Status Day 3 : same same

The first mixer was chosen partly by design and partly by long-term use in mind. Now we had to choose again, and the priority now became price and feature the highest. We would now just need a mixer that could do the job for a short period . Somewhere on the horizon there is a new bathroom waiting, if it is while we live here is not known . Anyway, it was Silvan who was able to deliver a faucet that just met price + functionality, but they were so not able to deliver that much more. It was too much for the dear service representative when I explained how it was installed . When the original tube from balofixen was extended by a snake, it was too confusing for the employee. ” I need a coupling with external thread ” I explained, then Silvan boy quite upset proclaimed that ” that’s a strange system you have. I’ve never experienced it before.” Without seeming too defeatist and indulgent, I tried to point to one of the many variants that hung on the wall, and it did indeed finally get the his bulb glow a little. Now I had the feeling of being closer to the target than before. And the Silvan employee also seemed as if he had said the right things. Tugging in the kids and other domestic obligations, meant no more progress on the project that day.

Status Day 4 : same same, now just with the proper fittings, and the right faucet .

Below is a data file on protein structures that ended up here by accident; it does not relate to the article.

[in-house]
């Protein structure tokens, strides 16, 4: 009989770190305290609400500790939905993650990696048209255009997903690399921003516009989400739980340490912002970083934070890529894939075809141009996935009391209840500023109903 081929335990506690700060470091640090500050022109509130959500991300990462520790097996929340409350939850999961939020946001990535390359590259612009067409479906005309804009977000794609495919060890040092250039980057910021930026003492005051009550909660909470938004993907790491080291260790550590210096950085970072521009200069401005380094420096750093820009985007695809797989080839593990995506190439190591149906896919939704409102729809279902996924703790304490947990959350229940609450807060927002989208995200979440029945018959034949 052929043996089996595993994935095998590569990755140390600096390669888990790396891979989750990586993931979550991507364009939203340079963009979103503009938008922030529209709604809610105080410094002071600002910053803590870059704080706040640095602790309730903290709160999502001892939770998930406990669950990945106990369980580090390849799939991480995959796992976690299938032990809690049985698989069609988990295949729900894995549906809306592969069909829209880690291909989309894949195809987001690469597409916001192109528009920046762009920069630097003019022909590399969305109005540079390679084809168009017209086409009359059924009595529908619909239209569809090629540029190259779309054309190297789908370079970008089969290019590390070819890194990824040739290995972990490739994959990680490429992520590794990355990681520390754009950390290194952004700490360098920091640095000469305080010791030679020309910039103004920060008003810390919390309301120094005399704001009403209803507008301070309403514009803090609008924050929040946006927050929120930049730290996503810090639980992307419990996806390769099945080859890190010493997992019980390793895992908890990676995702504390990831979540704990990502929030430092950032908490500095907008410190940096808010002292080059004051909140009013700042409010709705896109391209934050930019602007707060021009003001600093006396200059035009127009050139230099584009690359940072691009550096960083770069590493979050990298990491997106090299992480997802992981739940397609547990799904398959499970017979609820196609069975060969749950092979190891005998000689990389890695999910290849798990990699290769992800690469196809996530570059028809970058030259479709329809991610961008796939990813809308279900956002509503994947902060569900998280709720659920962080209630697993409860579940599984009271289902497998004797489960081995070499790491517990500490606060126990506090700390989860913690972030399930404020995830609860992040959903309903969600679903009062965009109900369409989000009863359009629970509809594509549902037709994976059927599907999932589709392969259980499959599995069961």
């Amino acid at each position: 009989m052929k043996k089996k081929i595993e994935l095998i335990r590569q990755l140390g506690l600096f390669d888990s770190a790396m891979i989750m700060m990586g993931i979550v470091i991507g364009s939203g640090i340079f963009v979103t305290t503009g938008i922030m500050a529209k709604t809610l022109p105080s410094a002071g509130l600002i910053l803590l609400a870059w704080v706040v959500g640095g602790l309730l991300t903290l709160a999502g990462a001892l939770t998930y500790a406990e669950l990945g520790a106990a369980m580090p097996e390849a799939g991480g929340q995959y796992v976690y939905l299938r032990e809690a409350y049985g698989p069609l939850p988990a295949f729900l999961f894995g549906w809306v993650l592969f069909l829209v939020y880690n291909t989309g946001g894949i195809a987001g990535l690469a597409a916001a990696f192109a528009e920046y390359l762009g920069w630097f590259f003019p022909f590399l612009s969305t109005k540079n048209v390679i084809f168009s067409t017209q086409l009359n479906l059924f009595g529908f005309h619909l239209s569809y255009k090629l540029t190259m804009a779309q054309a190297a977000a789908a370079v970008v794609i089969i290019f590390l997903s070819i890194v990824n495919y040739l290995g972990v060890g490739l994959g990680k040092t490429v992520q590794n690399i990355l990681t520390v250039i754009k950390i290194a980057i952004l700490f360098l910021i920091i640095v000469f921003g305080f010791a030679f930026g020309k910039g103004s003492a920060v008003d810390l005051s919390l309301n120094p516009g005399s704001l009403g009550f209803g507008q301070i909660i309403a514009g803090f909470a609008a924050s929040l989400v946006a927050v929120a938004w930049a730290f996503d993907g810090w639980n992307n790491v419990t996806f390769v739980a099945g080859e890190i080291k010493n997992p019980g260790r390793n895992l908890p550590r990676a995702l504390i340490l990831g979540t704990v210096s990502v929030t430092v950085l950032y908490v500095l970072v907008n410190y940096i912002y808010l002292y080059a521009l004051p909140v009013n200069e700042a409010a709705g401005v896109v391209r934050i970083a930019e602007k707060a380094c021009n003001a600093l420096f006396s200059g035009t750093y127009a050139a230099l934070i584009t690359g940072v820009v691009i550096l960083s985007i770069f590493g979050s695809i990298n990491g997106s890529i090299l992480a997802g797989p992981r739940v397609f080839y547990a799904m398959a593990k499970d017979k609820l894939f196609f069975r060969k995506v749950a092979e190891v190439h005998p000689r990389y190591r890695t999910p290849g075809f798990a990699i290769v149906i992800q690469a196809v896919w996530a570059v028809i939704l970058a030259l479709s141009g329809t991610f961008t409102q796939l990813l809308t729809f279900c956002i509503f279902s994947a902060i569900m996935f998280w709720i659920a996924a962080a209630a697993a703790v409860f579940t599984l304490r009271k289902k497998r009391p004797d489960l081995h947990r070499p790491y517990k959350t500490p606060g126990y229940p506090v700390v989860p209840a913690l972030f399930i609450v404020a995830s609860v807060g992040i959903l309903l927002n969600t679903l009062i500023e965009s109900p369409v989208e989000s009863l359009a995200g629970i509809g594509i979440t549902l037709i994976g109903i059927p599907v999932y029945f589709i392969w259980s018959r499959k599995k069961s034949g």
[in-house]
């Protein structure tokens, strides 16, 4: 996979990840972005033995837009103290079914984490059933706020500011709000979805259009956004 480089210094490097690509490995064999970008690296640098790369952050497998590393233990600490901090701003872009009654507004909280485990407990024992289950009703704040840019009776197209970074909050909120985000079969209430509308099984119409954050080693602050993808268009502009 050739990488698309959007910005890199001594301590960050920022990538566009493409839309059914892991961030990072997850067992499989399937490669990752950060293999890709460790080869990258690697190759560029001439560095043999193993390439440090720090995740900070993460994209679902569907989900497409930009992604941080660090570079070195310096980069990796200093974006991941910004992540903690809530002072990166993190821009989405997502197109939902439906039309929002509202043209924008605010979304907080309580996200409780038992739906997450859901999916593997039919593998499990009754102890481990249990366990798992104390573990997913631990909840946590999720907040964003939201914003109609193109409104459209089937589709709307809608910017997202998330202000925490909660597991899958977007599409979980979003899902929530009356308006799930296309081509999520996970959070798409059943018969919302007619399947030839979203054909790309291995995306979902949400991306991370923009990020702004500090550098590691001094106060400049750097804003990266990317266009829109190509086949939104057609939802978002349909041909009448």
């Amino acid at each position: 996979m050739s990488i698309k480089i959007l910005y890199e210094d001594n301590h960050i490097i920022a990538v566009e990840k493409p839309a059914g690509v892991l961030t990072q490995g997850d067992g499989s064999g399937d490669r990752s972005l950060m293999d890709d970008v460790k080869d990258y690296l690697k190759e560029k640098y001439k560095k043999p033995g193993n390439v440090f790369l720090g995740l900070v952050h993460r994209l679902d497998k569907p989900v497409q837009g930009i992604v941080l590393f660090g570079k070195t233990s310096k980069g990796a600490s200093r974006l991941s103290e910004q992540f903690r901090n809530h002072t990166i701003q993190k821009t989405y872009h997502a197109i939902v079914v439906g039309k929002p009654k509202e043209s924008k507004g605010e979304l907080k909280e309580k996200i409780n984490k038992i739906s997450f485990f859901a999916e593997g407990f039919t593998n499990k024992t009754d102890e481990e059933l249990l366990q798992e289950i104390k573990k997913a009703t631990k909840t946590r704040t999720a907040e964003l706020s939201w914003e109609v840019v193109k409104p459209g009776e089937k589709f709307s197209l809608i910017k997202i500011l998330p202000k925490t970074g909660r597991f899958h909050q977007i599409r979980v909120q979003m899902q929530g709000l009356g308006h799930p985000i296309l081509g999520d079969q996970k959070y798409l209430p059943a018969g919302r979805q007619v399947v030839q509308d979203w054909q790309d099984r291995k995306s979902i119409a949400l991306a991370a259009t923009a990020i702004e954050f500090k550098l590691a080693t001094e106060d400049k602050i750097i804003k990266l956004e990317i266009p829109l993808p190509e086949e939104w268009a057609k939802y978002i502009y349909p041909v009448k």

Friday I was to have the kids on my own, but I would just try to mount the bugger while they were in the bathtub. It all went fine, right up until the cold connection should be installed . The tube on the new faucet was of inscrutable reasons, two inches shorter than the original. So pipe was missing. # % } { % } ^ ^ # ^ { % | $ | | % {

The old faucet I had not dealt with very elegantly, so I could not mount it again. I therefore had to mount the warm support for the new faucet, which was now sitting in the sink. The cold could not connect, so I mounted it on the discarded faucet and put it under the sink. You should just not turn on the old faucet, the it would pour out on the floor.

Status Day 5 : new faucet, but only with hot water.

Saturday morning I took off to Silvan to buy a longer pipe to connect the cold end . With Rosa in the Triobike  we were quickly on the road. There was good tailwind and therefore high speed. It was fatal in an S-bend at the café Ae. Here a wheel suddenly lost contact with the pavement, and I lost control of the bike. I tried to ease the impact with my leg, which was perhaps silly, but maybe the reason why nothing happened to Rosa. Luckily nothing happened to her, she looked a little glum for me when I rocked the bike back on all three wheels. But soon won her good mood again. Now we were almos there, so we hurried in Silvan bought the hose and limped home bound, very slowly.

ER couldn’t tell me anything, because of the swelling in the knee. Now, hit hard on mobility, lying with wrenches and other tools under a sink was not exactly top of the to-do list.

Status Day 6: all purchases made, now we just wait for mobility. So close to the target now :)

Sunday I could half sitting, half lying attach the hose so we could get cold water. Bingo! It worked! And you don’t notice the slight trickle when you are with your leg up high, here on the sofa in the living room.

Status Day 7 : Alles klar Herr Kommisar , well almost…